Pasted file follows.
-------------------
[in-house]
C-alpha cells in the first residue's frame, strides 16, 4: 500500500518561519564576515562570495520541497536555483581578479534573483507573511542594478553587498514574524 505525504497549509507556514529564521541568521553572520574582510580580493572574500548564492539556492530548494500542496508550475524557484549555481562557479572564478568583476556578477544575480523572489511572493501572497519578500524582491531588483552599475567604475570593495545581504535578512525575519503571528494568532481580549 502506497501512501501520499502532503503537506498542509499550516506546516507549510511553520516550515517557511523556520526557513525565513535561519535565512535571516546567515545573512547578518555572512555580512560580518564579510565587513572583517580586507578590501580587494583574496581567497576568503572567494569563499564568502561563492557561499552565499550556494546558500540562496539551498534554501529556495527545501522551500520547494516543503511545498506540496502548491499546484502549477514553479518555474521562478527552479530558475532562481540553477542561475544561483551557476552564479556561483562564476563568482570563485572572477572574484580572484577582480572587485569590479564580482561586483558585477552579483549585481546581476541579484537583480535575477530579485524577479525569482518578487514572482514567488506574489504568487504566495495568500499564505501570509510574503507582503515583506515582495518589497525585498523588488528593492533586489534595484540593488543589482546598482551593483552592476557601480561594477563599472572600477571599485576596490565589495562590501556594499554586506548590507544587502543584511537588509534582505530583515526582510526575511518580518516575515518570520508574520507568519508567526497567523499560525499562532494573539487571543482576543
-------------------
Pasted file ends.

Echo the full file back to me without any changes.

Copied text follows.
[in-house]
C-alpha cells in the first residue's frame, strides 16, 4: 500500500518561519564576515562570495520541497536555483581578479534573483507573511542594478553587498514574524 505525504497549509507556514529564521541568521553572520574582510580580493572574500548564492539556492530548494500542496508550475524557484549555481562557479572564478568583476556578477544575480523572489511572493501572497519578500524582491531588483552599475567604475570593495545581504535578512525575519503571528494568532481580549 502506497501512501501520499502532503503537506498542509499550516506546516507549510511553520516550515517557511523556520526557513525565513535561519535565512535571516546567515545573512547578518555572512555580512560580518564579510565587513572583517580586507578590501580587494583574496581567497576568503572567494569563499564568502561563492557561499552565499550556494546558500540562496539551498534554501529556495527545501522551500520547494516543503511545498506540496502548491499546484502549477514553479518555474521562478527552479530558475532562481540553477542561475544561483551557476552564479556561483562564476563568482570563485572572477572574484580572484577582480572587485569590479564580482561586483558585477552579483549585481546581476541579484537583480535575477530579485524577479525569482518578487514572482514567488506574489504568487504566495495568500499564505501570509510574503507582503515583506515582495518589497525585498523588488528593492533586489534595484540593488543589482546598482551593483552592476557601480561594477563599472572600477571599485576596490565589495562590501556594499554586506548590507544587502543584511537588509534582505530583515526582510526575511518580518516575515518570520508574520507568519508567526497567523499560525499562532494573539487571543482576543